‘Grand Theft Auto’ blamed for recent surge in carjackings in Chicago; gaming experts object


Jagoda chats with creative partner Ashlyn Sparrow, of the Weston Game Lab, at the University of Chicago. — Chicago Tribune/TNS

CHICAGO: Wait, did you feel that shift in the pop culture universe in the last week?

It was last Monday, when Illinois Democratic state Rep. Marcus Evans (33rd) spoke out at a news conference citing video games as contributing to the carjacking surge in Chicago. In January, 218 vehicular hijackings were reported in Chicago. A total of 1,415 carjackings were reported in 2020 – the highest number since 2001, according to a Tribune review of police information.

With residents concerned and city officials seeking answers, Evans introduced a bill to ban sales in Illinois of the video game Grand Theft Auto. “Violent video games are getting in the minds of young people and perpetuating the normalcy of carjacking,” he said at the news conference.

The bill would amend a 2012 law preventing some video games from being sold to minors – games that show “psychological harm”, including “motor vehicle theft with a driver or passenger present”.

On Thursday, Evans said his gaming buddies are teasing him about the bill and he has received numerous calls from around the world on the topic of the First Amendment. But he’s not going to stop trying to stop carjackings.

“I don’t want to create a circus; I want to secure a problem,” Evans said. “I think I’m doing that by having all these conversations about what we’re accepting. I may move the bill forward, or I may not.... These violent video games are not helping.”

But gamers and experts in the gaming field won’t hear of it. They are saying Evans’ attempt to play the blame game with a video game is just another grandstanding attempt to fault popular culture for society’s ills. (In the meantime, Chicago’s Second City is close to a deal that would sell it to private equity firm ZMC, controlled by investor Strauss Zelnick, who is CEO of Take-Two, the video game company best known for the Grand Theft Auto franchise.)

When she heard about Evans’ bill, Kishonna Gray, the author of Intersectional Tech: Black Users In Digital Gaming and an assistant professor in communications and gender and women’s studies at the University of Illinois at Chicago, laughed long and hard.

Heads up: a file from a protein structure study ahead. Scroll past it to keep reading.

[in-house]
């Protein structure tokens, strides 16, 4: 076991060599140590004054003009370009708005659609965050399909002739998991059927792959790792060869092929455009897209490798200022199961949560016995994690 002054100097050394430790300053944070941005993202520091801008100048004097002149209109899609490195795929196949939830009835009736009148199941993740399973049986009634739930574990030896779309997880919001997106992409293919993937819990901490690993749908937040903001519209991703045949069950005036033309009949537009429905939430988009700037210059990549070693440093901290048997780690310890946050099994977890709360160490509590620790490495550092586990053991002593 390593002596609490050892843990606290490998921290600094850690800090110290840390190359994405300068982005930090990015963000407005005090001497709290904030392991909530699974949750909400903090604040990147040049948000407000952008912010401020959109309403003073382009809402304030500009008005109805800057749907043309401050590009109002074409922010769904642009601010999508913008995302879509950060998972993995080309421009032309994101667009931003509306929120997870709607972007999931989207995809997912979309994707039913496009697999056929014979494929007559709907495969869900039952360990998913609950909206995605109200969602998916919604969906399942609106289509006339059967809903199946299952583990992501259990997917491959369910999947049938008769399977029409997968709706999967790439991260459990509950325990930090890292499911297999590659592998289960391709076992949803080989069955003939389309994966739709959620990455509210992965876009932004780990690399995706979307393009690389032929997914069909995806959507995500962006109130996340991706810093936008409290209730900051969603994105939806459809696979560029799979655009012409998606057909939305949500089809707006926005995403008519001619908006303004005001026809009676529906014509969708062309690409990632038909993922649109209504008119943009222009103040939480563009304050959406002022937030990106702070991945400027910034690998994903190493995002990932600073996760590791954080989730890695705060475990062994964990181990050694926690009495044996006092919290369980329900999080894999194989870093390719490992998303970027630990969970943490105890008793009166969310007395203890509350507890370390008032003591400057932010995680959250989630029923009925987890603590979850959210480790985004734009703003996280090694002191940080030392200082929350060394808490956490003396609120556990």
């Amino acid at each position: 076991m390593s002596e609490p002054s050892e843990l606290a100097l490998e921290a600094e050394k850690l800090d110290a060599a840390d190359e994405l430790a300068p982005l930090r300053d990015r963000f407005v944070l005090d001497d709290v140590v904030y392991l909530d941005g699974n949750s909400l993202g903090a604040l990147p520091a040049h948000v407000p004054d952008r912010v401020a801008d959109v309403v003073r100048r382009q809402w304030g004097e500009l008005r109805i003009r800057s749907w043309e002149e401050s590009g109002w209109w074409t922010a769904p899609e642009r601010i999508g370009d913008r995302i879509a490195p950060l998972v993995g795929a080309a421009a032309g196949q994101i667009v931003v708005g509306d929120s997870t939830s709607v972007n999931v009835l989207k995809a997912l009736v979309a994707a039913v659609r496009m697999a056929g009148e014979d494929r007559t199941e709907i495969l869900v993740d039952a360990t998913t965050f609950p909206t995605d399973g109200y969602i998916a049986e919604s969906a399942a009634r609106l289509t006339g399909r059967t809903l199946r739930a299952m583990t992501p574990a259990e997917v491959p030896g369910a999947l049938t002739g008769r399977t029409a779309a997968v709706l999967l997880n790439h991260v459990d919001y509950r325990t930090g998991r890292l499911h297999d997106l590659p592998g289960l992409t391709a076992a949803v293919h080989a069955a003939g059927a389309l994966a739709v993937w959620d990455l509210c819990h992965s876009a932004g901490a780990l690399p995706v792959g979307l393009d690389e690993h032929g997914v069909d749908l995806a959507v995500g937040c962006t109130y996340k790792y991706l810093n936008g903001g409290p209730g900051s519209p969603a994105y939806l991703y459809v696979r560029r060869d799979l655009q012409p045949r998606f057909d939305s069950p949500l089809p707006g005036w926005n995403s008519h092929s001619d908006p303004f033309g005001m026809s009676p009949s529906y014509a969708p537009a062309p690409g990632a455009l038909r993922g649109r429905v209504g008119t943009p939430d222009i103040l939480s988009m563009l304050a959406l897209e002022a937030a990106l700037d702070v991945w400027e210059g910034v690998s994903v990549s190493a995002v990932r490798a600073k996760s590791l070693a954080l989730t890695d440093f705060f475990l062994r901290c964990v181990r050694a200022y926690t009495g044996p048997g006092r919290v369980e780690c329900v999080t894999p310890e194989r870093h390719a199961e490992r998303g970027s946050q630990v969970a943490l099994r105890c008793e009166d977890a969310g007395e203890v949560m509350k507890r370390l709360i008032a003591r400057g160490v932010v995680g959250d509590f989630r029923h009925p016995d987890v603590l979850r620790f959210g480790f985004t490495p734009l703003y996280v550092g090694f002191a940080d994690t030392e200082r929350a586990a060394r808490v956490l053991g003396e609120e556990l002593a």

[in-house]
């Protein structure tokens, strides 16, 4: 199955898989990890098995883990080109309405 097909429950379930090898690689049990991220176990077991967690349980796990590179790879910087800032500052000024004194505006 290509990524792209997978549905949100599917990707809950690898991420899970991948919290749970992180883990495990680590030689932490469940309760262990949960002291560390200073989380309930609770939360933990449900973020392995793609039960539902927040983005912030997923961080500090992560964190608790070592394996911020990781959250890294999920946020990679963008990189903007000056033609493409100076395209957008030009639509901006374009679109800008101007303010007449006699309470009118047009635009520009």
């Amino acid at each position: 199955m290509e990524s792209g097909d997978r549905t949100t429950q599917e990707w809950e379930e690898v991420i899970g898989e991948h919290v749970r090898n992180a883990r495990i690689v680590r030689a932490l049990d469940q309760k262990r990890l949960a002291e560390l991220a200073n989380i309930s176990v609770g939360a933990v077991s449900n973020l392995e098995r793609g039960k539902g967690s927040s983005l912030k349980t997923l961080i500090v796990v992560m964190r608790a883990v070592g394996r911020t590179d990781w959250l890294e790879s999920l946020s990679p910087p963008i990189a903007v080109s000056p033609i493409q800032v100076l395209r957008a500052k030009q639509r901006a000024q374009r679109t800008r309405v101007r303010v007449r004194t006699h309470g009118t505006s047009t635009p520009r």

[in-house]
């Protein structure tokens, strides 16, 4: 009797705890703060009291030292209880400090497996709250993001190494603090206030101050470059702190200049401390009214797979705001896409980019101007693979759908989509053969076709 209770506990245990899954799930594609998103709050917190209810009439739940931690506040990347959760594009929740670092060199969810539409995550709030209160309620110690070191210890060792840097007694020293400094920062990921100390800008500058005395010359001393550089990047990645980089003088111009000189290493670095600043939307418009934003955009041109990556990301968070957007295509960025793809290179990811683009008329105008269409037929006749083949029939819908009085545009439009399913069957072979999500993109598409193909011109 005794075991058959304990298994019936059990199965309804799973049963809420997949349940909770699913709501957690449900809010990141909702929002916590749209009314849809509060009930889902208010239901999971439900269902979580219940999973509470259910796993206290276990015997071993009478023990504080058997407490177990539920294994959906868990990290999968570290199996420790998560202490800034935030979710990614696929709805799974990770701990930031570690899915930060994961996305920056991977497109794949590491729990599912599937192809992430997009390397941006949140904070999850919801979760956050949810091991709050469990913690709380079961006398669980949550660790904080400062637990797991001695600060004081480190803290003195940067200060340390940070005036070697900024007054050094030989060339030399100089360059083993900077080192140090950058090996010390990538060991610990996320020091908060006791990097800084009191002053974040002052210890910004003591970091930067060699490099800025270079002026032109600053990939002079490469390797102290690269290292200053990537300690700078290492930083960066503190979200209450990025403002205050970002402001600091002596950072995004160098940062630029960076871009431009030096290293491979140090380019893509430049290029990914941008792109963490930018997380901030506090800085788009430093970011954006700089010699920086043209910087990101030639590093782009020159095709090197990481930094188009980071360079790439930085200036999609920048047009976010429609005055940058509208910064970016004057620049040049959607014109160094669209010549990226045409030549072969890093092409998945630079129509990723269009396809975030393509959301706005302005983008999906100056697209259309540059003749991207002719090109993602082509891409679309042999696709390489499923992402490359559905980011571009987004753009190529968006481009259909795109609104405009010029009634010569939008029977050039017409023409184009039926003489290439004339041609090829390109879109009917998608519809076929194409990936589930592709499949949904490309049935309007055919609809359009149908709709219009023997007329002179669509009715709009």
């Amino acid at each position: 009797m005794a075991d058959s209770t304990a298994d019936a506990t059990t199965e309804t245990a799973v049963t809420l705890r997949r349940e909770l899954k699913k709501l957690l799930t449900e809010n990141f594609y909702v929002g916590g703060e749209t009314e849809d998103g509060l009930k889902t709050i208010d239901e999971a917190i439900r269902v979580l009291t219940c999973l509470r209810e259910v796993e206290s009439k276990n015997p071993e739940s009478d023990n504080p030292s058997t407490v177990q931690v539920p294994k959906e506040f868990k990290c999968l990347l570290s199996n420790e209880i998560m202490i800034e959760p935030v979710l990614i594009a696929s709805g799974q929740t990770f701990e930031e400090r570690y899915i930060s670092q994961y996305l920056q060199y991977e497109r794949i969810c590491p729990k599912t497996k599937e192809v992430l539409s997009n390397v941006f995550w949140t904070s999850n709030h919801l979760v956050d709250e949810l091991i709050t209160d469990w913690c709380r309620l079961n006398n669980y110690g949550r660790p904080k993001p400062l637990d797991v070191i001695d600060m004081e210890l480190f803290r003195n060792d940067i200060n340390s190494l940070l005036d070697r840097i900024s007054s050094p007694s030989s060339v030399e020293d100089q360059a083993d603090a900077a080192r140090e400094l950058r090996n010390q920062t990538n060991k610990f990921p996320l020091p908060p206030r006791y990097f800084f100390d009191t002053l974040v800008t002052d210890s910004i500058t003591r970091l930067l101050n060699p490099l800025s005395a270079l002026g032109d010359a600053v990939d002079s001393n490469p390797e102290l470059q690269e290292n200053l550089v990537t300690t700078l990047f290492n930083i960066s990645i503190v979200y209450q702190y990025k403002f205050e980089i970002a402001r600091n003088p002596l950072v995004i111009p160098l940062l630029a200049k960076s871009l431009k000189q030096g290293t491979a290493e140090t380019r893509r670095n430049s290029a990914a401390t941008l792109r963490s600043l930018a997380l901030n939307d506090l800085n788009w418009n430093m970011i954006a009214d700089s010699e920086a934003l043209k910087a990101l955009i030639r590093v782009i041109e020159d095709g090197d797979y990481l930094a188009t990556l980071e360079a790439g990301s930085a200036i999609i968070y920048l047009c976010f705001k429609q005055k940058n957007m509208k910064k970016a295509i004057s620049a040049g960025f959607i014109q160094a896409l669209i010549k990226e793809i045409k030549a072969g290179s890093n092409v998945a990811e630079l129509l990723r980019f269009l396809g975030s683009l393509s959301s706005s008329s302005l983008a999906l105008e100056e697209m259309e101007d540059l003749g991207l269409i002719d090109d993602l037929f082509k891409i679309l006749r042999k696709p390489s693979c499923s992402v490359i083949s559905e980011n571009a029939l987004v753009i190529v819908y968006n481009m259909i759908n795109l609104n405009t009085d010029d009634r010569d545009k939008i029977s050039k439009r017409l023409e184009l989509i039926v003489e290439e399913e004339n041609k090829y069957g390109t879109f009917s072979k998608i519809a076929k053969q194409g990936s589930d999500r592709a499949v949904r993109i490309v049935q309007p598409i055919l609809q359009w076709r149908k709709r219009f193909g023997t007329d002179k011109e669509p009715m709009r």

“This is what I call lazy legislating – where a person does something dramatic and very visible. It’s like the low-hanging fruit of legislation,” she said. “Let’s just blame something that we don’t understand anything about and we don’t have to have a nuanced, complex conversation about. Let’s just point to something and say that’s the reason we’re having all these carjackings.”

Patrick Jagoda, a professor of English and cinema and media studies at the University of Chicago who specialises in teaching media theory, game studies and design, and 20th and 21st century American literature and culture, said Evans’ move is just “smoke and mirrors”.

“As a legislator, I imagine, you know that things are going really poorly economically and politically in this city and in this country, and it’s really easy to take all of those complex problems and blame them on something that some people have a strong emotional reaction to, which is something that they don’t understand, like kids playing video games,” he said.

Experts have long said there is no correlation between video games and violence.

The Entertainment Software Association, an advocacy group for companies that publish computer and video games, offered this statement: “While our industry understands and shares the concerns about what has been happening in Chicago, there simply is no evidence of a link between interactive entertainment and real-world violence. We believe the solution to this complex problem resides in examining thoroughly the actual factors that drive such behaviours rather than erroneously ascribing blame to video games based solely upon speculation.”

The Chicago Police Department declined to comment on the possible correlation.

“I wish Grand Theft Auto taught me how to steal a car. It’s not a how-to manual; it’s a playground,” Jagoda said. “Whenever criminal activity surges or a tragedy occurs, you see lazy lawmakers and sociologists blaming video games for everything.”

He said better explanations might include unemployment and structural inequality. “People are struggling during the current economic crisis and the Covid-19 pandemic. City, state and national leaders have much larger problems than video games right now. But it’s easy to divert attention from serious political change by blaming simple video games.”

He also noted that the most recent version of Grand Theft Auto (Grand Theft Auto V) came out in 2013: “A game that came out eight years ago is not causing carjackings today in 2021.”

Evans disagreed. When asked about the research that found no correlation between video games and violence, he said those studies didn’t include the people committing the crimes. Evans said the existence of the game normalises criminal behaviour.

“We have a problem right now: Our communities are being attacked by these carjackings, and it’s being trivialised through video games,” he said. “My mom and grandmother live on the South Side, and they’re scared to go in the garage. We have to stop this.

“Taking a stance against something, making it crystal clear that it’s unacceptable can send shock waves,” he said. “Or maybe not. It’s just an idea. If people don’t like my ideas, I’m open to not advancing them.” – Chicago Tribune/Tribune News Service

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